A weekly guide to stories about Unitarian Universalists from other media sources.
The Unitarian Universalist Church of Belfast, Maine, recently announced that it would lead a March for Our Lives: Belfast rally on Saturday, March 24. This event is one of nearly 600 satellite marches planned across the United States and in several countries abroad. The marches are an effort to call attention to deadly gun violence in America and urge legislators to take up gun reform measures. (Republican Journal - 3.2.18)
Learn more about the March for Our Lives.
On International Womens Day, four women currently living in sanctuary in Colorado launched a joint campaign to ask members of their community to endorse a resolution that could provide state lawmakers a blueprint for policy change. “We realized that uniting would give more strength to the movement,” says Ingrid Encalada Latorre, who has been living in sanctuary in the Unitarian Universalist Church of Boulder since mid-December. (Boulder Weekly - 3.8.18)
The Saratoga Immigration Coalition recently received grant funding from Church World Service to support its work advocating for immigrants in the Saratoga Springs area. The Coalition formed in June 2017 when the Unitarian Universalist Congregation of Saratoga Springs and the Presbyterian-New England Congregational Church committed to supporting the sanctuary movement. The coalition hopes to use the funds to help inform immigrants in their community about local services available to them. (Albany Times-Union - 3.7.18)
In Vermont, First Unitarian Universalist Society of Burlington recently raised a Black Lives Matter Banner for the first time. Zoe Hart, justice and outreach lay leader in the congregation, affirmed that, “in keeping with our mission to act for justice, we are putting up a Black Lives Matter banner to express our commitment to and support of local racial justice organizations led by people of color and working to dismantle racism in our community.” (VT Digger - 3.6.18)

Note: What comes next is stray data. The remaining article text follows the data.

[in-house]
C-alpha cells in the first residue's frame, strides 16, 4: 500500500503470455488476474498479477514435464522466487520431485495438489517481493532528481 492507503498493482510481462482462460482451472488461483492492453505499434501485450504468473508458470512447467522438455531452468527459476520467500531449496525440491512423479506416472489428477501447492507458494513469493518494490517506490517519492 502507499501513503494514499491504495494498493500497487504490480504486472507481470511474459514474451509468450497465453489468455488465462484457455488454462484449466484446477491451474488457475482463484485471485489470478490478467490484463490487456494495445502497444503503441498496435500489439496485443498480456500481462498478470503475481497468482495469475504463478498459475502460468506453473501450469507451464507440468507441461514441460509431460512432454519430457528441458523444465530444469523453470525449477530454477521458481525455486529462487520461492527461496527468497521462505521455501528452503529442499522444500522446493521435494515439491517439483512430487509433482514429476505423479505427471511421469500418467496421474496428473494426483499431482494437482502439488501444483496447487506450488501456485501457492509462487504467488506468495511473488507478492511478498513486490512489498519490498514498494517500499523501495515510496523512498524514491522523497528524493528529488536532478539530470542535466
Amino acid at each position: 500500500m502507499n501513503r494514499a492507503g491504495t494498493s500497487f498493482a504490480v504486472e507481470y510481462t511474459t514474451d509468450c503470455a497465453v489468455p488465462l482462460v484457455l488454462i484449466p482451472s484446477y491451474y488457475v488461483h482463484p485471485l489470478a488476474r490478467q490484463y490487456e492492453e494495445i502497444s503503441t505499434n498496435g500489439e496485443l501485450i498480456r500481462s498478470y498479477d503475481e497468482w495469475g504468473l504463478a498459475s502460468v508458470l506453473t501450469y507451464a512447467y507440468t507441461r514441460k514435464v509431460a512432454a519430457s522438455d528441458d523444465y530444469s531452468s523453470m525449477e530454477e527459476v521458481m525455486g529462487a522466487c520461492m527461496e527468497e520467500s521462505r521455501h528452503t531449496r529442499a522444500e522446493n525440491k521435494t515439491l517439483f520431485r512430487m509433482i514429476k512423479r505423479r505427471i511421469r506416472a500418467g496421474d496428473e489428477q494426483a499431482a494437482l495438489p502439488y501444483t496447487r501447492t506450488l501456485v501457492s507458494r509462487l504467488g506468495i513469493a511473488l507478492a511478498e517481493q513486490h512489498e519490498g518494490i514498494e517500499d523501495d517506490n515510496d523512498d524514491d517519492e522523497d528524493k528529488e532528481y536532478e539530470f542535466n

Although dismayed by vandalism to the Black Lives Matter sign outside of the Unitarian Universalist Church of Amherst, New York, last year, many in the community have come together in response. Many local places of worship have even put up a quote from Unitarian founder Francis Dávid that reads, “We need not think alike to love alike.” (WBFO 88.7 - 3.9.18)
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Rachel Walden is the communications specialist in the UUA Office of Information and Public Witness.
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A weekly guide to stories about Unitarian Universalists from other media sources
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